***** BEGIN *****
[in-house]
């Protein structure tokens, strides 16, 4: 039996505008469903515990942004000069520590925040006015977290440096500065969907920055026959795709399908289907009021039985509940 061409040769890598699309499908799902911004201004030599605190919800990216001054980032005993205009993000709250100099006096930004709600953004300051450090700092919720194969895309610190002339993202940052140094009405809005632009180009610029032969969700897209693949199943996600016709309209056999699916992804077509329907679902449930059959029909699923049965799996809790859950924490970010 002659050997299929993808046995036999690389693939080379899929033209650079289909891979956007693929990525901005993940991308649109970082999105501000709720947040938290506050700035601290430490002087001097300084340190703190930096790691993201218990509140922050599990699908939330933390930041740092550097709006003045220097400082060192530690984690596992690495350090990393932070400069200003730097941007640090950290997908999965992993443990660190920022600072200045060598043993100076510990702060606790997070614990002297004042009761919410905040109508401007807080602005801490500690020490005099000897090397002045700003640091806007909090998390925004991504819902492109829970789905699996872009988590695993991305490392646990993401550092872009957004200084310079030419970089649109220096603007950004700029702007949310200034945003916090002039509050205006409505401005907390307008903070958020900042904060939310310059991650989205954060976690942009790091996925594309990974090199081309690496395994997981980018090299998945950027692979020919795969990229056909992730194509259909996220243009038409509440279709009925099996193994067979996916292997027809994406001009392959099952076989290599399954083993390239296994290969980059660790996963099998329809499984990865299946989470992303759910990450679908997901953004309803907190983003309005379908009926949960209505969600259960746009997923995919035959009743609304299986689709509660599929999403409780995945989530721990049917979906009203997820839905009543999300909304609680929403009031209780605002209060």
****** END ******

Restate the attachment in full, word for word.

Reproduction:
[in-house]
């Protein structure tokens, strides 16, 4: 039996505008469903515990942004000069520590925040006015977290440096500065969907920055026959795709399908289907009021039985509940 061409040769890598699309499908799902911004201004030599605190919800990216001054980032005993205009993000709250100099006096930004709600953004300051450090700092919720194969895309610190002339993202940052140094009405809005632009180009610029032969969700897209693949199943996600016709309209056999699916992804077509329907679902449930059959029909699923049965799996809790859950924490970010 002659050997299929993808046995036999690389693939080379899929033209650079289909891979956007693929990525901005993940991308649109970082999105501000709720947040938290506050700035601290430490002087001097300084340190703190930096790691993201218990509140922050599990699908939330933390930041740092550097709006003045220097400082060192530690984690596992690495350090990393932070400069200003730097941007640090950290997908999965992993443990660190920022600072200045060598043993100076510990702060606790997070614990002297004042009761919410905040109508401007807080602005801490500690020490005099000897090397002045700003640091806007909090998390925004991504819902492109829970789905699996872009988590695993991305490392646990993401550092872009957004200084310079030419970089649109220096603007950004700029702007949310200034945003916090002039509050205006409505401005907390307008903070958020900042904060939310310059991650989205954060976690942009790091996925594309990974090199081309690496395994997981980018090299998945950027692979020919795969990229056909992730194509259909996220243009038409509440279709009925099996193994067979996916292997027809994406001009392959099952076989290599399954083993390239296994290969980059660790996963099998329809499984990865299946989470992303759910990450679908997901953004309803907190983003309005379908009926949960209505969600259960746009997923995919035959009743609304299986689709509660599929999403409780995945989530721990049917979906009203997820839905009543999300909304609680929403009031209780605002209060």